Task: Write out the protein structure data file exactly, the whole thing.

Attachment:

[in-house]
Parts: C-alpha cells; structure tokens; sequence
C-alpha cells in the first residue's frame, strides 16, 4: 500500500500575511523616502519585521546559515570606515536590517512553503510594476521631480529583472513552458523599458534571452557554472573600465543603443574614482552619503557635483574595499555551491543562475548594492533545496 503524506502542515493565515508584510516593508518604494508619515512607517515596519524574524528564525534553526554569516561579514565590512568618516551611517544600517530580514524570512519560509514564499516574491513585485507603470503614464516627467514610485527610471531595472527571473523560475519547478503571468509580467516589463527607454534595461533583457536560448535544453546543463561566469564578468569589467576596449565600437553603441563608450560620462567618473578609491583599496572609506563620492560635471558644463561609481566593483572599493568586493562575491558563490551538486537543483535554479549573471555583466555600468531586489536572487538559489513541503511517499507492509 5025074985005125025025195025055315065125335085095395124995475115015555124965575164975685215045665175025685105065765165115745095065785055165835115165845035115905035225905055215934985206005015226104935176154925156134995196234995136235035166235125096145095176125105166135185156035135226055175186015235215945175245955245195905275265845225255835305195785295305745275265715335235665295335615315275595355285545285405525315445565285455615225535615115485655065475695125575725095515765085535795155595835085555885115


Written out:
[in-house]
Parts: C-alpha cells; structure tokens; sequence
C-alpha cells in the first residue's frame, strides 16, 4: 500500500500575511523616502519585521546559515570606515536590517512553503510594476521631480529583472513552458523599458534571452557554472573600465543603443574614482552619503557635483574595499555551491543562475548594492533545496 503524506502542515493565515508584510516593508518604494508619515512607517515596519524574524528564525534553526554569516561579514565590512568618516551611517544600517530580514524570512519560509514564499516574491513585485507603470503614464516627467514610485527610471531595472527571473523560475519547478503571468509580467516589463527607454534595461533583457536560448535544453546543463561566469564578468569589467576596449565600437553603441563608450560620462567618473578609491583599496572609506563620492560635471558644463561609481566593483572599493568586493562575491558563490551538486537543483535554479549573471555583466555600468531586489536572487538559489513541503511517499507492509 5025074985005125025025195025055315065125335085095395124995475115015555124965575164975685215045665175025685105065765165115745095065785055165835115165845035115905035225905055215934985206005015226104935176154925156134995196234995136235035166235125096145095176125105166135185156035135226055175186015235215945175245955245195905275265845225255835305195785295305745275265715335235665295335615315275595355285545285405525315445565285455615225535615115485655065475695125575725095515765085535795155595835085555885115